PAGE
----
Saturday, August 30, 2008

Sarah Palin

These are further thoughts I've had on the day McCain announced his running mate and the following morning. For my initial reaction, see "What if McCain picks Romney?" below.

As I've pondered through the day McCain's choice of Palin, it's occurred to me--at least this is how it looks to me--that this was a political decision rather than a practical one. Here's what I mean. It seems to me Palin is clearly not the most qualified person McCain could have chosen. But she has three things going for her: she's a woman, she appeals to the Republican base, and she's a governor. But he could have found a more qualified and experienced woman. He could have found someone more qualified and experienced who appeals to the base. And he could have found several more qualified and experienced governors. She is all three in one. The only problem is that McCain has had to sacrifice the experience and superior qualifications others have. Romney, for instance, has a good deal more experience as a governor and in general is more experienced and qualified than Palin. But he has two things against him--he's not a woman, and he's super-rich, which would have meant two very rich men running together. (Less relevant to the point I'm making here are Romney's other problems--bad blood between him and McCain and being Mormon, which would lose McCain votes in the Bible Belt and among evangelicals generally.)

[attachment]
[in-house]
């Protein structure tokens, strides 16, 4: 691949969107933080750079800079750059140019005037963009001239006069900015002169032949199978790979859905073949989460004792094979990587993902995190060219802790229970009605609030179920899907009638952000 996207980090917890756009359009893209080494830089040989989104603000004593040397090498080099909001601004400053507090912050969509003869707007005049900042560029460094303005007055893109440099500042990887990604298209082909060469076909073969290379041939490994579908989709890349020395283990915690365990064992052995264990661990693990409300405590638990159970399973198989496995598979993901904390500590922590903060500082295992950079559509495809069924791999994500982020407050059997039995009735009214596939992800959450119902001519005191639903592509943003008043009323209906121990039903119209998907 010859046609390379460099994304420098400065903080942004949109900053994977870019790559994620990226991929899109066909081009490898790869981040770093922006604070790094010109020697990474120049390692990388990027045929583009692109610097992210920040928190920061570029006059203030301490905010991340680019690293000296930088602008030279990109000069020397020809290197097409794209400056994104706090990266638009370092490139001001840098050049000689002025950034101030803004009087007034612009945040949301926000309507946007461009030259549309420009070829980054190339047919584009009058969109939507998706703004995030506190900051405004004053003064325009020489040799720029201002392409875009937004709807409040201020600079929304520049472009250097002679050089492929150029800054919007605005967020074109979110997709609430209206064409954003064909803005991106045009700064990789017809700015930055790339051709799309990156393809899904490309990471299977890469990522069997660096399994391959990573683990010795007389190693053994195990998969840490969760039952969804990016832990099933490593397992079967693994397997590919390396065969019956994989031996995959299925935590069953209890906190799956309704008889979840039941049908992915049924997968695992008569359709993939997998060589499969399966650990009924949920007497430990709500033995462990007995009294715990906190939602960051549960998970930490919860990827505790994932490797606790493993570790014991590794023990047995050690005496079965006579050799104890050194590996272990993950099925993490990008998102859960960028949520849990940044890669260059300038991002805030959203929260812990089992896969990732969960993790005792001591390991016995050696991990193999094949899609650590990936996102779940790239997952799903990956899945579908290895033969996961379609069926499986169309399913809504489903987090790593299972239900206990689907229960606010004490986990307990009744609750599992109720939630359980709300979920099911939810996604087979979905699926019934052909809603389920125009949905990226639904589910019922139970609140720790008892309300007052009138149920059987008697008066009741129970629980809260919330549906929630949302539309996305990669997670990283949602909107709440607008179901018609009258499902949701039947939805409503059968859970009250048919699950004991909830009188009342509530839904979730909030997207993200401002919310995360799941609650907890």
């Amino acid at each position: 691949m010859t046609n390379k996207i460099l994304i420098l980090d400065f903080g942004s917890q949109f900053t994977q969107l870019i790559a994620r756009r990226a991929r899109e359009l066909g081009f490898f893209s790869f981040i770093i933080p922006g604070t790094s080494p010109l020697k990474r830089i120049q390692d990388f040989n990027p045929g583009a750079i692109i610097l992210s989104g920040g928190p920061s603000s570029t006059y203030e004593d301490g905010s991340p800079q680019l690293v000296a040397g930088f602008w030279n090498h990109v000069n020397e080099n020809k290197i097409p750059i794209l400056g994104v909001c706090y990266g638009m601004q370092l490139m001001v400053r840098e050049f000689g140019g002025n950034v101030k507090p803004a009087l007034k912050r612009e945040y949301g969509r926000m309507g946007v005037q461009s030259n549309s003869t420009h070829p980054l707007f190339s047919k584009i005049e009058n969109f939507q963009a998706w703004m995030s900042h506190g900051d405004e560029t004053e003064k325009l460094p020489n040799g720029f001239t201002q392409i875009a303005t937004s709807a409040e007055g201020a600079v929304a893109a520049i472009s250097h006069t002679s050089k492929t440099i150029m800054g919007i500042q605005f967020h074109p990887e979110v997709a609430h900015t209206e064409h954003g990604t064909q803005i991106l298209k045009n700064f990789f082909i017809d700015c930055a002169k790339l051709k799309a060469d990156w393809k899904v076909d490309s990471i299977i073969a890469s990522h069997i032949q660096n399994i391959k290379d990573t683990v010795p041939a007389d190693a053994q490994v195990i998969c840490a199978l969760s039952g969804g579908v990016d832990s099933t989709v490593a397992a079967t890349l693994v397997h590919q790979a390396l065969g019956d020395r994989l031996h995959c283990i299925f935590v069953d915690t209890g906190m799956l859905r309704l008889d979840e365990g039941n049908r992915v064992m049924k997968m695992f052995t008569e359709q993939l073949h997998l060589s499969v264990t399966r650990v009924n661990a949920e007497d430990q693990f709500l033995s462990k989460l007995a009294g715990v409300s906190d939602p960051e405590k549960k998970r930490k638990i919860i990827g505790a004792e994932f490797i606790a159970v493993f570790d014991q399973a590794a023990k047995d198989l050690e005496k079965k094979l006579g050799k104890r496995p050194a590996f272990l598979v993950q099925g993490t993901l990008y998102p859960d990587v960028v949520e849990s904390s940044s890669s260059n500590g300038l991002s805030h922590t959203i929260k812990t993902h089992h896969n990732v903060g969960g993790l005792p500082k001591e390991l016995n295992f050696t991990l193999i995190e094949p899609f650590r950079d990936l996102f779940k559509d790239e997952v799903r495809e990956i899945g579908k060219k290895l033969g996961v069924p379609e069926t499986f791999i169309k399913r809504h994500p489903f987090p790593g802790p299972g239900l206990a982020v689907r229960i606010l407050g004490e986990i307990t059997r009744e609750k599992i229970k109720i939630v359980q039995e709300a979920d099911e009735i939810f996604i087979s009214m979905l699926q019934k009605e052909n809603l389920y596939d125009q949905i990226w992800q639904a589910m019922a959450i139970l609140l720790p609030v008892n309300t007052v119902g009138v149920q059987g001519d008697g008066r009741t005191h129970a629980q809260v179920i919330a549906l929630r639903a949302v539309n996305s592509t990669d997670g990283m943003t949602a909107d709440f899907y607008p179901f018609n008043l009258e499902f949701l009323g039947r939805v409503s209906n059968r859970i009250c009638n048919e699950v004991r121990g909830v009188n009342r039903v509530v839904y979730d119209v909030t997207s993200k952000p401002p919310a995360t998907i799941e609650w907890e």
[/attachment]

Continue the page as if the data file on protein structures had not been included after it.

I've also learned that Palin's position on some issues is more extreme than I had realize: her anti-abortion position allows no exceptions (including rape and incest), she favors teaching creationism in public schools, and she is sceptical about global warming. (I could give you lots of reasons why these last two positions are real problems.)